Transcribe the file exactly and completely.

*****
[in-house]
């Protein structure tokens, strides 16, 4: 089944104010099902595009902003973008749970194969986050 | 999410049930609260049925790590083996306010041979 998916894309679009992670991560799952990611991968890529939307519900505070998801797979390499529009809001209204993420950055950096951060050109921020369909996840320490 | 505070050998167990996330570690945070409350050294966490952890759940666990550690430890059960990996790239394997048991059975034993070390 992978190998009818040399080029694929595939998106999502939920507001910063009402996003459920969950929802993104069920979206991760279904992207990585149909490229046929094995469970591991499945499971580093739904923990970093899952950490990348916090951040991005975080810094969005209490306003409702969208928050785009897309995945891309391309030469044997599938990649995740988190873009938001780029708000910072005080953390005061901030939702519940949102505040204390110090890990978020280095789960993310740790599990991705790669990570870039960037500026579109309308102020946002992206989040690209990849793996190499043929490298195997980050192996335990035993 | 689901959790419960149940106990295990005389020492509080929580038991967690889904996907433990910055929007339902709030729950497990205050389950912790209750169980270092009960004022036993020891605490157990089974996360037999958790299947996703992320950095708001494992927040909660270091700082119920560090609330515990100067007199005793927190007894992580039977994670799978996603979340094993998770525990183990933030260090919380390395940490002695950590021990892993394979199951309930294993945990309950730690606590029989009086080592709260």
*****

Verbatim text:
[in-house]
């Protein structure tokens, strides 16, 4: 089944104010099902595009902003973008749970194969986050 | 999410049930609260049925790590083996306010041979 998916894309679009992670991560799952990611991968890529939307519900505070998801797979390499529009809001209204993420950055950096951060050109921020369909996840320490 | 505070050998167990996330570690945070409350050294966490952890759940666990550690430890059960990996790239394997048991059975034993070390 992978190998009818040399080029694929595939998106999502939920507001910063009402996003459920969950929802993104069920979206991760279904992207990585149909490229046929094995469970591991499945499971580093739904923990970093899952950490990348916090951040991005975080810094969005209490306003409702969208928050785009897309995945891309391309030469044997599938990649995740988190873009938001780029708000910072005080953390005061901030939702519940949102505040204390110090890990978020280095789960993310740790599990991705790669990570870039960037500026579109309308102020946002992206989040690209990849793996190499043929490298195997980050192996335990035993 | 689901959790419960149940106990295990005389020492509080929580038991967690889904996907433990910055929007339902709030729950497990205050389950912790209750169980270092009960004022036993020891605490157990089974996360037999958790299947996703992320950095708001494992927040909660270091700082119920560090609330515990100067007199005793927190007894992580039977994670799978996603979340094993998770525990183990933030260090919380390395940490002695950590021990892993394979199951309930294993945990309950730690606590029989009086080592709260």